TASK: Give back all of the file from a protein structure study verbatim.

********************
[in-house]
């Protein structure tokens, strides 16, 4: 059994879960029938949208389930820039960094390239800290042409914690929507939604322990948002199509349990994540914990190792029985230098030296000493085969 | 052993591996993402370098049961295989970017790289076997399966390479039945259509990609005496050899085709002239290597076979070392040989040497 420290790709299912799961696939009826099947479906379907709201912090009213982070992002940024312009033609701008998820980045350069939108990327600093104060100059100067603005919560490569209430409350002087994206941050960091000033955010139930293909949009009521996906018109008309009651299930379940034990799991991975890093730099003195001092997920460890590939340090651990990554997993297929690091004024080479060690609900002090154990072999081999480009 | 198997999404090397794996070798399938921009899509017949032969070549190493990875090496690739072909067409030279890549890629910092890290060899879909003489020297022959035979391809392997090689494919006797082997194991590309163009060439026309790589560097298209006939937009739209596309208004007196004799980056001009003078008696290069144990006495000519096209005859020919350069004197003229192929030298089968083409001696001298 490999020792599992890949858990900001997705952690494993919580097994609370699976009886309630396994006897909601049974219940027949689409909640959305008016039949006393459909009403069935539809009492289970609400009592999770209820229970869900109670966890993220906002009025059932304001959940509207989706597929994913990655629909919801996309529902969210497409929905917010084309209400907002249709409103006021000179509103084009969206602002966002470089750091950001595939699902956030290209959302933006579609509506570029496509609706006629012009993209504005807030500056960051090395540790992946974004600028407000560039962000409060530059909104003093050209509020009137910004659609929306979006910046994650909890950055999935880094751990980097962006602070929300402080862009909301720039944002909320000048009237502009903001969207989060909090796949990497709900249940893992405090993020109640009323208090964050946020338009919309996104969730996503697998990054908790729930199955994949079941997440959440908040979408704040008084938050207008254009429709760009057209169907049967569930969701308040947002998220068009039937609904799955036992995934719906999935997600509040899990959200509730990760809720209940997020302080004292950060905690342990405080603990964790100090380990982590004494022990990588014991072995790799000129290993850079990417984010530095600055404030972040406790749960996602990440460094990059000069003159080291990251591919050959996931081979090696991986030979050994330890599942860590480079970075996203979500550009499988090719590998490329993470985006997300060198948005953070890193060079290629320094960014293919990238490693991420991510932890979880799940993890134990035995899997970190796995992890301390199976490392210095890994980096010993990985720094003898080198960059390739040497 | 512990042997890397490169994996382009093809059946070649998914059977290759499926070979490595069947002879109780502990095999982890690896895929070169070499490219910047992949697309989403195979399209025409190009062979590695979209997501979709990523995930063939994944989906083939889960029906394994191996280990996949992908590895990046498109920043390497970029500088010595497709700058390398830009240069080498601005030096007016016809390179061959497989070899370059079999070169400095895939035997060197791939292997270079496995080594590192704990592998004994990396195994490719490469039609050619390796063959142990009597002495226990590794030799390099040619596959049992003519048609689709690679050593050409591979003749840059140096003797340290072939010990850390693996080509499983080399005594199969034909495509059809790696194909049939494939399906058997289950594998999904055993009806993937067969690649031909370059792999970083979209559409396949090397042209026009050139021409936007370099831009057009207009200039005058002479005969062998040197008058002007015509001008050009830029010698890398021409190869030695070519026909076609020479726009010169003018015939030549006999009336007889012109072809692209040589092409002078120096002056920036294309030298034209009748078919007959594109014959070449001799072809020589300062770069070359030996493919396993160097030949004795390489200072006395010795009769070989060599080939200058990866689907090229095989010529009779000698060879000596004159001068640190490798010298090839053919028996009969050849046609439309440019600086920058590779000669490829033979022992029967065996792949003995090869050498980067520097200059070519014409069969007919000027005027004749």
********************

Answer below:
[in-house]
């Protein structure tokens, strides 16, 4: 059994879960029938949208389930820039960094390239800290042409914690929507939604322990948002199509349990994540914990190792029985230098030296000493085969 | 052993591996993402370098049961295989970017790289076997399966390479039945259509990609005496050899085709002239290597076979070392040989040497 420290790709299912799961696939009826099947479906379907709201912090009213982070992002940024312009033609701008998820980045350069939108990327600093104060100059100067603005919560490569209430409350002087994206941050960091000033955010139930293909949009009521996906018109008309009651299930379940034990799991991975890093730099003195001092997920460890590939340090651990990554997993297929690091004024080479060690609900002090154990072999081999480009 | 198997999404090397794996070798399938921009899509017949032969070549190493990875090496690739072909067409030279890549890629910092890290060899879909003489020297022959035979391809392997090689494919006797082997194991590309163009060439026309790589560097298209006939937009739209596309208004007196004799980056001009003078008696290069144990006495000519096209005859020919350069004197003229192929030298089968083409001696001298 490999020792599992890949858990900001997705952690494993919580097994609370699976009886309630396994006897909601049974219940027949689409909640959305008016039949006393459909009403069935539809009492289970609400009592999770209820229970869900109670966890993220906002009025059932304001959940509207989706597929994913990655629909919801996309529902969210497409929905917010084309209400907002249709409103006021000179509103084009969206602002966002470089750091950001595939699902956030290209959302933006579609509506570029496509609706006629012009993209504005807030500056960051090395540790992946974004600028407000560039962000409060530059909104003093050209509020009137910004659609929306979006910046994650909890950055999935880094751990980097962006602070929300402080862009909301720039944002909320000048009237502009903001969207989060909090796949990497709900249940893992405090993020109640009323208090964050946020338009919309996104969730996503697998990054908790729930199955994949079941997440959440908040979408704040008084938050207008254009429709760009057209169907049967569930969701308040947002998220068009039937609904799955036992995934719906999935997600509040899990959200509730990760809720209940997020302080004292950060905690342990405080603990964790100090380990982590004494022990990588014991072995790799000129290993850079990417984010530095600055404030972040406790749960996602990440460094990059000069003159080291990251591919050959996931081979090696991986030979050994330890599942860590480079970075996203979500550009499988090719590998490329993470985006997300060198948005953070890193060079290629320094960014293919990238490693991420991510932890979880799940993890134990035995899997970190796995992890301390199976490392210095890994980096010993990985720094003898080198960059390739040497 | 512990042997890397490169994996382009093809059946070649998914059977290759499926070979490595069947002879109780502990095999982890690896895929070169070499490219910047992949697309989403195979399209025409190009062979590695979209997501979709990523995930063939994944989906083939889960029906394994191996280990996949992908590895990046498109920043390497970029500088010595497709700058390398830009240069080498601005030096007016016809390179061959497989070899370059079999070169400095895939035997060197791939292997270079496995080594590192704990592998004994990396195994490719490469039609050619390796063959142990009597002495226990590794030799390099040619596959049992003519048609689709690679050593050409591979003749840059140096003797340290072939010990850390693996080509499983080399005594199969034909495509059809790696194909049939494939399906058997289950594998999904055993009806993937067969690649031909370059792999970083979209559409396949090397042209026009050139021409936007370099831009057009207009200039005058002479005969062998040197008058002007015509001008050009830029010698890398021409190869030695070519026909076609020479726009010169003018015939030549006999009336007889012109072809692209040589092409002078120096002056920036294309030298034209009748078919007959594109014959070449001799072809020589300062770069070359030996493919396993160097030949004795390489200072006395010795009769070989060599080939200058990866689907090229095989010529009779000698060879000596004159001068640190490798010298090839053919028996009969050849046609439309440019600086920058590779000669490829033979022992029967065996792949003995090869050498980067520097200059070519014409069969007919000027005027004749």